Deadly crashes on sport bikes raise concerns in KC area
A deadly roulette wheel was spinning in Steve Shearer’s mind.
The news was reporting another motorcyclist dead — this time on a Yamaha sportbike slamming with “excessive speed” Friday into a left-turning Jeep on U.S. 40 just four miles from Shearer’s Independence home.
“I could think of three or four people I knew right off,” Shearer said, seeing the faces of familiar high-speed riders. “I was pondering it could be one of them.”
His daughter’s friend, Jesse Swire of Raytown, was just killed May 5, dead at 37 on a notorious racing site on Kansas City’s Coal Mine Road. Another deadly crash, which would kill 21-year-old Alec Haith in Overland Park late Sunday night, was still to come.
“You know, death comes in threes.”
In truth, death comes by the thousands among motorcycle riders, and the Institute for Highway Safety reports that riders on super sportbikes die at a rate nearly four times higher than riders of other types of motorcycles.
The riders know they are playing dangerously. Police say they are often helpless to stop them. And the toll of deaths in the Kansas City area this spring is leaving family and friends of riders absorbing grief that they knew very well could happen.
The roulette ball dropped. The word came to Shearer and his wife Sunday morning that their close neighbor, Peter Slusarczyk of Independence, 37, was the rider killed.
Shearer was a rider for years, once swerving into a ditch in Raytown years ago, splitting his helmet in half on a utility pole, he said. He still cares for bikers, with a hand-painted black and silver sign in his front yard saying, “Watch for motorcycles.”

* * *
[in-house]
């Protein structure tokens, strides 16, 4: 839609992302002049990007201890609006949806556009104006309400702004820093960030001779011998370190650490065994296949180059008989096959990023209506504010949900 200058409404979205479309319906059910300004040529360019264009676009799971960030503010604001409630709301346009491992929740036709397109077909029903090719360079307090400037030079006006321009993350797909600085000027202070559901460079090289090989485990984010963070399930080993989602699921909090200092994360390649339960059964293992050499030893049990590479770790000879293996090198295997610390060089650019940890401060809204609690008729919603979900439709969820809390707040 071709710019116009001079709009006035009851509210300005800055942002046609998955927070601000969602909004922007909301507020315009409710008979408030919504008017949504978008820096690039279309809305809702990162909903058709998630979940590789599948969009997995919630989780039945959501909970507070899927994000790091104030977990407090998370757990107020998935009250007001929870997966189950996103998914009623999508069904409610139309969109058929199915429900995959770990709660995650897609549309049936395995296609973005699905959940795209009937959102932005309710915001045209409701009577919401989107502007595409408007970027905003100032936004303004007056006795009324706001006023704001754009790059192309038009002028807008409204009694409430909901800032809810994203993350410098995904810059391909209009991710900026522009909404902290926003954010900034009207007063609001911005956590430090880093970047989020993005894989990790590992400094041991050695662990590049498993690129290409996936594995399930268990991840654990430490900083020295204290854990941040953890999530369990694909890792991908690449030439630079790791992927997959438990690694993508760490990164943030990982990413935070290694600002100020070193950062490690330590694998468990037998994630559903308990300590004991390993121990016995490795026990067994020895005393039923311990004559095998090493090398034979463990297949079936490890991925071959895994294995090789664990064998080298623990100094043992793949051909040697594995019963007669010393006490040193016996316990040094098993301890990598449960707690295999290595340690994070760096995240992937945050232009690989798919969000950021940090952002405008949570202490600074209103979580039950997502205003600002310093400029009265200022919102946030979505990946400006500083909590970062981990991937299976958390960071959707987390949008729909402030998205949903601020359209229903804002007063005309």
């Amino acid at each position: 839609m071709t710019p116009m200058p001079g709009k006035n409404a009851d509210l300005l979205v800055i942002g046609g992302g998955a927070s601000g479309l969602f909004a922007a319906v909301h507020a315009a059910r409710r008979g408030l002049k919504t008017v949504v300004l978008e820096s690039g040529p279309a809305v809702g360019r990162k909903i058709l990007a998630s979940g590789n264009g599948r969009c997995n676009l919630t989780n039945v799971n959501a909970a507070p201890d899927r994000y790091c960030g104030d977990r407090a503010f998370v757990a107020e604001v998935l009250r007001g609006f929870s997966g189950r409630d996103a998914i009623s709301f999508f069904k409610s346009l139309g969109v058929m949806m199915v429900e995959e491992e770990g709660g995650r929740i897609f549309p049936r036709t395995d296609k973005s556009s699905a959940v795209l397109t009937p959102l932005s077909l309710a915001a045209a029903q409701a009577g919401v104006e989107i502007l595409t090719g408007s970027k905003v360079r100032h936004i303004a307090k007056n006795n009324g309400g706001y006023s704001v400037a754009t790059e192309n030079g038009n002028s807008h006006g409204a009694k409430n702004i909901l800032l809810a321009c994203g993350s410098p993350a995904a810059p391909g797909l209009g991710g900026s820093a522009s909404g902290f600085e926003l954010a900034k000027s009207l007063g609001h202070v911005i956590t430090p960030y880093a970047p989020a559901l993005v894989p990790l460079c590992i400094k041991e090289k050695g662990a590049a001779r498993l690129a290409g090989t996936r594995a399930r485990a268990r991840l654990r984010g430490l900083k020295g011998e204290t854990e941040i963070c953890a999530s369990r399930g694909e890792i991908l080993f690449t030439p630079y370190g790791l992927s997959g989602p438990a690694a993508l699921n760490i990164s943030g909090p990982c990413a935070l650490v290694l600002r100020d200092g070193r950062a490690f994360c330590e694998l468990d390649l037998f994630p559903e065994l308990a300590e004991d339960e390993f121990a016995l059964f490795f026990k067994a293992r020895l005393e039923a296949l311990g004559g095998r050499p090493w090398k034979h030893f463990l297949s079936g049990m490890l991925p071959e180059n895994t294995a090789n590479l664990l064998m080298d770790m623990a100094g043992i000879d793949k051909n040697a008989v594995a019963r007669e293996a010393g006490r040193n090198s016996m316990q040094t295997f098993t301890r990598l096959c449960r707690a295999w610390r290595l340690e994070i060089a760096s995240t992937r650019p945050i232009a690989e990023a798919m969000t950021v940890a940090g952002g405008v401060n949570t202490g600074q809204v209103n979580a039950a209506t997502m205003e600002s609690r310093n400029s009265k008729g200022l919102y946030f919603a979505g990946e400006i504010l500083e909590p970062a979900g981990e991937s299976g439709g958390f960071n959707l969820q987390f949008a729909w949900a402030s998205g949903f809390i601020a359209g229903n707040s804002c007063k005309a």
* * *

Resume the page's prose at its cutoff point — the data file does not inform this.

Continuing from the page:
But an exhausted sadness overwhelmed him and his wife when they heard that “Petey” had died. They’d known him since he was a child, playing with their own son. This man, who worked with his father at his garage door business, who was an artist, a free spirit, had died on his over-muscled bike.
“My wife said, ‘That’s all those damn things are good for,’ ” Shearer said.
‘I had a weird feeling’
The Kansas City police had already been out on Coal Mine Road running all the bikers off before Jesse Swire went up there the night he died in May.
Julie Taylor was at home in Raytown with their 3-year-old son and 1-year-old daughter. The last she heard from her boyfriend was that he was going to come home from a restaurant where biking friends were gathered.
Besides, younger bikers were out, and he thought they were too much trouble, Taylor said. They don’t take it seriously enough, she said.
Swire had only gotten his red and white Yamaha R600 two weeks before. His tax refund came in, and he cashed it in on the high-powered bike he’d been talking about for a long time, Taylor said.
Taylor had been a passenger several times with friends on their bikes, hanging on when they kicked into high speeds. It’s hard to explain, she said, how something so breathtaking could feel “so relaxing” at the same time.
She was happy for her boyfriend when he got the bike he wanted, she said.
“But I had a weird feeling,” she said. “You get those feelings.”
Swire earned most of his money as a plumber, but his passion came as a disc jockey, leading dance music at parties and events, Taylor said. Maybe if he’d been able to do more of that work, he’d not have needed motorcycle speed.